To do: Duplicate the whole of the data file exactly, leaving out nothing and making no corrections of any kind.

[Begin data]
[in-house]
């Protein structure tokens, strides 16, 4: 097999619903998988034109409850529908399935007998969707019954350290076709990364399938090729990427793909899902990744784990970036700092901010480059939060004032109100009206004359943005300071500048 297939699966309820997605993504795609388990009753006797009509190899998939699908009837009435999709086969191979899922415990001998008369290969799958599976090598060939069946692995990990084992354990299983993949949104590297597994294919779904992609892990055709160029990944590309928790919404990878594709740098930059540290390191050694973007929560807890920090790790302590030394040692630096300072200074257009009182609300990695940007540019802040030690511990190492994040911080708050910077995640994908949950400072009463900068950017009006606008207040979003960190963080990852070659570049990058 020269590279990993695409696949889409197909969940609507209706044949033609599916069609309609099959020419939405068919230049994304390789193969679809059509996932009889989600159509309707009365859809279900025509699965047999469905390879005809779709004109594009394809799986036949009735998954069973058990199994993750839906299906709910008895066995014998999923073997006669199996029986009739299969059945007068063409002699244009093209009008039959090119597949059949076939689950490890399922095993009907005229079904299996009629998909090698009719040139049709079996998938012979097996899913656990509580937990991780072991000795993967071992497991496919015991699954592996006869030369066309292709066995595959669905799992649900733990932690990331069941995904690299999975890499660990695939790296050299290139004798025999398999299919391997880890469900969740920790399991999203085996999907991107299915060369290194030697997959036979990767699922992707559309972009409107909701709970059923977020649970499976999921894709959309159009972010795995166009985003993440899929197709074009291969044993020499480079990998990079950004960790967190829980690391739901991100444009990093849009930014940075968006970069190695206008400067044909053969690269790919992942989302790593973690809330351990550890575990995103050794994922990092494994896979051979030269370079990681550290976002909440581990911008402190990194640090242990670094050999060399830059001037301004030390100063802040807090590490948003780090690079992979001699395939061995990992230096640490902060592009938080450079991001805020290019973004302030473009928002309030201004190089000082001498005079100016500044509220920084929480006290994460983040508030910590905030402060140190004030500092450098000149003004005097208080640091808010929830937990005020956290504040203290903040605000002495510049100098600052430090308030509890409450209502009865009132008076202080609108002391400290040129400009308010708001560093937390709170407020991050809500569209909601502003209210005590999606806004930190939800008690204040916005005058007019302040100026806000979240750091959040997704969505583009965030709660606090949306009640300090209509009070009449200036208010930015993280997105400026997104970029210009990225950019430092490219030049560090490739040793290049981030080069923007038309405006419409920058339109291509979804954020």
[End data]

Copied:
[in-house]
């Protein structure tokens, strides 16, 4: 097999619903998988034109409850529908399935007998969707019954350290076709990364399938090729990427793909899902990744784990970036700092901010480059939060004032109100009206004359943005300071500048 297939699966309820997605993504795609388990009753006797009509190899998939699908009837009435999709086969191979899922415990001998008369290969799958599976090598060939069946692995990990084992354990299983993949949104590297597994294919779904992609892990055709160029990944590309928790919404990878594709740098930059540290390191050694973007929560807890920090790790302590030394040692630096300072200074257009009182609300990695940007540019802040030690511990190492994040911080708050910077995640994908949950400072009463900068950017009006606008207040979003960190963080990852070659570049990058 020269590279990993695409696949889409197909969940609507209706044949033609599916069609309609099959020419939405068919230049994304390789193969679809059509996932009889989600159509309707009365859809279900025509699965047999469905390879005809779709004109594009394809799986036949009735998954069973058990199994993750839906299906709910008895066995014998999923073997006669199996029986009739299969059945007068063409002699244009093209009008039959090119597949059949076939689950490890399922095993009907005229079904299996009629998909090698009719040139049709079996998938012979097996899913656990509580937990991780072991000795993967071992497991496919015991699954592996006869030369066309292709066995595959669905799992649900733990932690990331069941995904690299999975890499660990695939790296050299290139004798025999398999299919391997880890469900969740920790399991999203085996999907991107299915060369290194030697997959036979990767699922992707559309972009409107909701709970059923977020649970499976999921894709959309159009972010795995166009985003993440899929197709074009291969044993020499480079990998990079950004960790967190829980690391739901991100444009990093849009930014940075968006970069190695206008400067044909053969690269790919992942989302790593973690809330351990550890575990995103050794994922990092494994896979051979030269370079990681550290976002909440581990911008402190990194640090242990670094050999060399830059001037301004030390100063802040807090590490948003780090690079992979001699395939061995990992230096640490902060592009938080450079991001805020290019973004302030473009928002309030201004190089000082001498005079100016500044509220920084929480006290994460983040508030910590905030402060140190004030500092450098000149003004005097208080640091808010929830937990005020956290504040203290903040605000002495510049100098600052430090308030509890409450209502009865009132008076202080609108002391400290040129400009308010708001560093937390709170407020991050809500569209909601502003209210005590999606806004930190939800008690204040916005005058007019302040100026806000979240750091959040997704969505583009965030709660606090949306009640300090209509009070009449200036208010930015993280997105400026997104970029210009990225950019430092490219030049560090490739040793290049981030080069923007038309405006419409920058339109291509979804954020």